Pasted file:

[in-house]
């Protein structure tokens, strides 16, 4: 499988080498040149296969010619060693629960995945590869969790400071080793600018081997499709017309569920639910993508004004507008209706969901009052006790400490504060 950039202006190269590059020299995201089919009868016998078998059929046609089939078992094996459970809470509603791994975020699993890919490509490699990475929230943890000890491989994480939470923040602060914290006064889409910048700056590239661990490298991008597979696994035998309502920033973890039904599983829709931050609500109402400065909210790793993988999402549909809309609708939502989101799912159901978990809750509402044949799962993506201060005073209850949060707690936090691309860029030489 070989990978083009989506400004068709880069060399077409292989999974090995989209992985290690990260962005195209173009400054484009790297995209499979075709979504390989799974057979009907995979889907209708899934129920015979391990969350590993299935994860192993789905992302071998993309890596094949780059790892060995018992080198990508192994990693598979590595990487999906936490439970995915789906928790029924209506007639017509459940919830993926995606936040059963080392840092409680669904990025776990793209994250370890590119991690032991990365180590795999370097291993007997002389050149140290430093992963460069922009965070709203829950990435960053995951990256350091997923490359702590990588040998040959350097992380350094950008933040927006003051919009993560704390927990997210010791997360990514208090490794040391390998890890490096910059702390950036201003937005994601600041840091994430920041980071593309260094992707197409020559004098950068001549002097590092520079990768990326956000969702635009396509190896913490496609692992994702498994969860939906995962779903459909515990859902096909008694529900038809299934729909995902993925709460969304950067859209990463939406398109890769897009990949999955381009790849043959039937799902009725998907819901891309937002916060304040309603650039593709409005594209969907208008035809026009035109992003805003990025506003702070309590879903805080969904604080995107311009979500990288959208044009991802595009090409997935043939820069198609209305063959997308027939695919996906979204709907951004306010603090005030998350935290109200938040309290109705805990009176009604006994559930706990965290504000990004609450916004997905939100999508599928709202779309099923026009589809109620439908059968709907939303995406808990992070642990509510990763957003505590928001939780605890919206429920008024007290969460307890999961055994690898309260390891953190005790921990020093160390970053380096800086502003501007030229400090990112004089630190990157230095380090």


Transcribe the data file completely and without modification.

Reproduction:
[in-house]
């Protein structure tokens, strides 16, 4: 499988080498040149296969010619060693629960995945590869969790400071080793600018081997499709017309569920639910993508004004507008209706969901009052006790400490504060 950039202006190269590059020299995201089919009868016998078998059929046609089939078992094996459970809470509603791994975020699993890919490509490699990475929230943890000890491989994480939470923040602060914290006064889409910048700056590239661990490298991008597979696994035998309502920033973890039904599983829709931050609500109402400065909210790793993988999402549909809309609708939502989101799912159901978990809750509402044949799962993506201060005073209850949060707690936090691309860029030489 070989990978083009989506400004068709880069060399077409292989999974090995989209992985290690990260962005195209173009400054484009790297995209499979075709979504390989799974057979009907995979889907209708899934129920015979391990969350590993299935994860192993789905992302071998993309890596094949780059790892060995018992080198990508192994990693598979590595990487999906936490439970995915789906928790029924209506007639017509459940919830993926995606936040059963080392840092409680669904990025776990793209994250370890590119991690032991990365180590795999370097291993007997002389050149140290430093992963460069922009965070709203829950990435960053995951990256350091997923490359702590990588040998040959350097992380350094950008933040927006003051919009993560704390927990997210010791997360990514208090490794040391390998890890490096910059702390950036201003937005994601600041840091994430920041980071593309260094992707197409020559004098950068001549002097590092520079990768990326956000969702635009396509190896913490496609692992994702498994969860939906995962779903459909515990859902096909008694529900038809299934729909995902993925709460969304950067859209990463939406398109890769897009990949999955381009790849043959039937799902009725998907819901891309937002916060304040309603650039593709409005594209969907208008035809026009035109992003805003990025506003702070309590879903805080969904604080995107311009979500990288959208044009991802595009090409997935043939820069198609209305063959997308027939695919996906979204709907951004306010603090005030998350935290109200938040309290109705805990009176009604006994559930706990965290504000990004609450916004997905939100999508599928709202779309099923026009589809109620439908059968709907939303995406808990992070642990509510990763957003505590928001939780605890919206429920008024007290969460307890999961055994690898309260390891953190005790921990020093160390970053380096800086502003501007030229400090990112004089630190990157230095380090």